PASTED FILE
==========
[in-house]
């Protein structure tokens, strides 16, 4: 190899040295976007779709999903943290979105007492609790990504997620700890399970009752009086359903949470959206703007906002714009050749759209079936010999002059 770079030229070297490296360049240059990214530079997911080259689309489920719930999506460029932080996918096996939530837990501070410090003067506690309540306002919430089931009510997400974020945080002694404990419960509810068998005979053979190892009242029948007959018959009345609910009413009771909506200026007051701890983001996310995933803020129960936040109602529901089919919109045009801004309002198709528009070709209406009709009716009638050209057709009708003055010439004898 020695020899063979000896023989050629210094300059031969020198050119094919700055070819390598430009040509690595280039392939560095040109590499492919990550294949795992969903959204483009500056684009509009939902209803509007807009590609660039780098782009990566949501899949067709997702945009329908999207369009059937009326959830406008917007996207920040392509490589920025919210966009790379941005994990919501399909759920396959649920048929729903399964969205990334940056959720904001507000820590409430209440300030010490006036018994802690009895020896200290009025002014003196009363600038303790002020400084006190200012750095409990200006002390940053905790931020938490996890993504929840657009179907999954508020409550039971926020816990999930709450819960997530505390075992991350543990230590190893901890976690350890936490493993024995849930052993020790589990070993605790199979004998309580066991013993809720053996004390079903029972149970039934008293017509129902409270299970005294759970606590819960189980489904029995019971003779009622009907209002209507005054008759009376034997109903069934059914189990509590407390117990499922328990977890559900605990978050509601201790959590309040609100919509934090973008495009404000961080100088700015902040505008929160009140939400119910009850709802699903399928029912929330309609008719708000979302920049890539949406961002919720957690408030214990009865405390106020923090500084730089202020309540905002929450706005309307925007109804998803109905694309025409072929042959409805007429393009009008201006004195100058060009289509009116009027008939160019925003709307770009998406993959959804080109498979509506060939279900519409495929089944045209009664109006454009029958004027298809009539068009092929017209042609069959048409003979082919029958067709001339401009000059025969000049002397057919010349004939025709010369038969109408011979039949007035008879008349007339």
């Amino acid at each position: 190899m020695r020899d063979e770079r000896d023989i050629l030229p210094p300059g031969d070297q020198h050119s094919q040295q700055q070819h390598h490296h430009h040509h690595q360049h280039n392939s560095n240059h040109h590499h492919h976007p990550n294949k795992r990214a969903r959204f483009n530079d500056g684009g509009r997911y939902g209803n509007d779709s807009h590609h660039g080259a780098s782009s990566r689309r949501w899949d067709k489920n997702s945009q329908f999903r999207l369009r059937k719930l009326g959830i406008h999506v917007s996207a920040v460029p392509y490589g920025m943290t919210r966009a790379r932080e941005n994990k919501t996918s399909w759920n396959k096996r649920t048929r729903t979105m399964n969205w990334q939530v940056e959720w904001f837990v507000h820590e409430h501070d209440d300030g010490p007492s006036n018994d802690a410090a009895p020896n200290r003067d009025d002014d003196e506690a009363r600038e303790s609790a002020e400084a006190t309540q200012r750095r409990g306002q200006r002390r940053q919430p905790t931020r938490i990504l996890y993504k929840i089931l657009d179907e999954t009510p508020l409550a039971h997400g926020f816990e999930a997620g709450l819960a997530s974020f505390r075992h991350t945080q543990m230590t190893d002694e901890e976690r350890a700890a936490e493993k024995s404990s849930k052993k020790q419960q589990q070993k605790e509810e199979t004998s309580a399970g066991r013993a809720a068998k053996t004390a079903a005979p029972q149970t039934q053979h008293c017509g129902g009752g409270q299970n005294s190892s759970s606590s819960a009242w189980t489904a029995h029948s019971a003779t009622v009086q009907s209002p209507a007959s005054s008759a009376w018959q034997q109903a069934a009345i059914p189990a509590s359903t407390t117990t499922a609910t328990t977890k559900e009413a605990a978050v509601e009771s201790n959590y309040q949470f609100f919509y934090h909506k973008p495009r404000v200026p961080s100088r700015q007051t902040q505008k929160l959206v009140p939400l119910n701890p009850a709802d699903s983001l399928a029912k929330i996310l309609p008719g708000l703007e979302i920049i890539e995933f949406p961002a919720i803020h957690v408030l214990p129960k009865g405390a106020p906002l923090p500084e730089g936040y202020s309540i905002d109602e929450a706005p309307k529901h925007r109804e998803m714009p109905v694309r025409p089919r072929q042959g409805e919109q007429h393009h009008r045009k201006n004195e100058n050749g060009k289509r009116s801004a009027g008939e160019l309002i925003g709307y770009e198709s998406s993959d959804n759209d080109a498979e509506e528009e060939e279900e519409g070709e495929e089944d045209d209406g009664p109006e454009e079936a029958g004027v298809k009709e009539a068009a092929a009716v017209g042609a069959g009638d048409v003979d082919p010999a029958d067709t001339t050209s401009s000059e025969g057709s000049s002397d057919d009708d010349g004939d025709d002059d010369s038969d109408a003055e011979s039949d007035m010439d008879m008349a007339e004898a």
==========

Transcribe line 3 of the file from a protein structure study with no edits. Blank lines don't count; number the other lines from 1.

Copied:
């Amino acid at each position: 190899m020695r020899d063979e770079r000896d023989i050629l030229p210094p300059g031969d070297q020198h050119s094919q040295q700055q070819h390598h490296h430009h040509h690595q360049h280039n392939s560095n240059h040109h590499h492919h976007p990550n294949k795992r990214a969903r959204f483009n530079d500056g684009g509009r997911y939902g209803n509007d779709s807009h590609h660039g080259a780098s782009s990566r689309r949501w899949d067709k489920n997702s945009q329908f999903r999207l369009r059937k719930l009326g959830i406008h999506v917007s996207a920040v460029p392509y490589g920025m943290t919210r966009a790379r932080e941005n994990k919501t996918s399909w759920n396959k096996r649920t048929r729903t979105m399964n969205w990334q939530v940056e959720w904001f837990v507000h820590e409430h501070d209440d300030g010490p007492s006036n018994d802690a410090a009895p020896n200290r003067d009025d002014d003196e506690a009363r600038e303790s609790a002020e400084a006190t309540q200012r750095r409990g306002q200006r002390r940053q919430p905790t931020r938490i990504l996890y993504k929840i089931l657009d179907e999954t009510p508020l409550a039971h997400g926020f816990e999930a997620g709450l819960a997530s974020f505390r075992h991350t945080q543990m230590t190893d002694e901890e976690r350890a700890a936490e493993k024995s404990s849930k052993k020790q419960q589990q070993k605790e509810e199979t004998s309580a399970g066991r013993a809720a068998k053996t004390a079903a005979p029972q149970t039934q053979h008293c017509g129902g009752g409270q299970n005294s190892s759970s606590s819960a009242w189980t489904a029995h029948s019971a003779t009622v009086q009907s209002p209507a007959s005054s008759a009376w018959q034997q109903a069934a009345i059914p189990a509590s359903t407390t117990t499922a609910t328990t977890k559900e009413a605990a978050v509601e009771s201790n959590y309040q949470f609100f919509y934090h909506k973008p495009r404000v200026p961080s100088r700015q007051t902040q505008k929160l959206v009140p939400l119910n701890p009850a709802d699903s983001l399928a029912k929330i996310l309609p008719g708000l703007e979302i920049i890539e995933f949406p961002a919720i803020h957690v408030l214990p129960k009865g405390a106020p906002l923090p500084e730089g936040y202020s309540i905002d109602e929450a706005p309307k529901h925007r109804e998803m714009p109905v694309r025409p089919r072929q042959g409805e919109q007429h393009h009008r045009k201006n004195e100058n050749g060009k289509r009116s801004a009027g008939e160019l309002i925003g709307y770009e198709s998406s993959d959804n759209d080109a498979e509506e528009e060939e279900e519409g070709e495929e089944d045209d209406g009664p109006e454009e079936a029958g004027v298809k009709e009539a068009a092929a009716v017209g042609a069959g009638d048409v003979d082919p010999a029958d067709t001339t050209s401009s000059e025969g057709s000049s002397d057919d009708d010349g004939d025709d002059d010369s038969d109408a003055e011979s039949d007035m010439d008879m008349a007339e004898a």